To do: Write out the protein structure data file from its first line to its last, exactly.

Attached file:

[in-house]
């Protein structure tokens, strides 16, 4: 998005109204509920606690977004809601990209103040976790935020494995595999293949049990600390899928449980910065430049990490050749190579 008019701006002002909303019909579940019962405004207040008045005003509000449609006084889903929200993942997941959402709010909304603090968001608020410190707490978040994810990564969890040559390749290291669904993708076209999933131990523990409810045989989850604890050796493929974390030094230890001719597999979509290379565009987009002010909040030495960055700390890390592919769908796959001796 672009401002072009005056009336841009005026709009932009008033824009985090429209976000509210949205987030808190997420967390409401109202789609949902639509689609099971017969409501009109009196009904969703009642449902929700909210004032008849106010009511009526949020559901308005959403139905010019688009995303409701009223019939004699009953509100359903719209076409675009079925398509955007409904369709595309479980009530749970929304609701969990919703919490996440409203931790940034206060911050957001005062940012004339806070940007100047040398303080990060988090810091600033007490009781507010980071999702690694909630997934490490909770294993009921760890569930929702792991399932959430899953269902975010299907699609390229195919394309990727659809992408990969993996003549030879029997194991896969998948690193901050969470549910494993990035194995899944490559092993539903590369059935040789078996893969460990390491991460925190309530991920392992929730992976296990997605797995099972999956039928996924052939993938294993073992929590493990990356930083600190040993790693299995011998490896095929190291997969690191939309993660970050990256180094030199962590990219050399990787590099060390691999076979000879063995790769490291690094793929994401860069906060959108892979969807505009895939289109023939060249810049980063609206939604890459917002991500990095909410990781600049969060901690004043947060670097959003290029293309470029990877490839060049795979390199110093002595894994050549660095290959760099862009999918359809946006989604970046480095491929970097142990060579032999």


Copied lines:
[in-house]
């Protein structure tokens, strides 16, 4: 998005109204509920606690977004809601990209103040976790935020494995595999293949049990600390899928449980910065430049990490050749190579 008019701006002002909303019909579940019962405004207040008045005003509000449609006084889903929200993942997941959402709010909304603090968001608020410190707490978040994810990564969890040559390749290291669904993708076209999933131990523990409810045989989850604890050796493929974390030094230890001719597999979509290379565009987009002010909040030495960055700390890390592919769908796959001796 672009401002072009005056009336841009005026709009932009008033824009985090429209976000509210949205987030808190997420967390409401109202789609949902639509689609099971017969409501009109009196009904969703009642449902929700909210004032008849106010009511009526949020559901308005959403139905010019688009995303409701009223019939004699009953509100359903719209076409675009079925398509955007409904369709595309479980009530749970929304609701969990919703919490996440409203931790940034206060911050957001005062940012004339806070940007100047040398303080990060988090810091600033007490009781507010980071999702690694909630997934490490909770294993009921760890569930929702792991399932959430899953269902975010299907699609390229195919394309990727659809992408990969993996003549030879029997194991896969998948690193901050969470549910494993990035194995899944490559092993539903590369059935040789078996893969460990390491991460925190309530991920392992929730992976296990997605797995099972999956039928996924052939993938294993073992929590493990990356930083600190040993790693299995011998490896095929190291997969690191939309993660970050990256180094030199962590990219050399990787590099060390691999076979000879063995790769490291690094793929994401860069906060959108892979969807505009895939289109023939060249810049980063609206939604890459917002991500990095909410990781600049969060901690004043947060670097959003290029293309470029990877490839060049795979390199110093002595894994050549660095290959760099862009999918359809946006989604970046480095491929970097142990060579032999």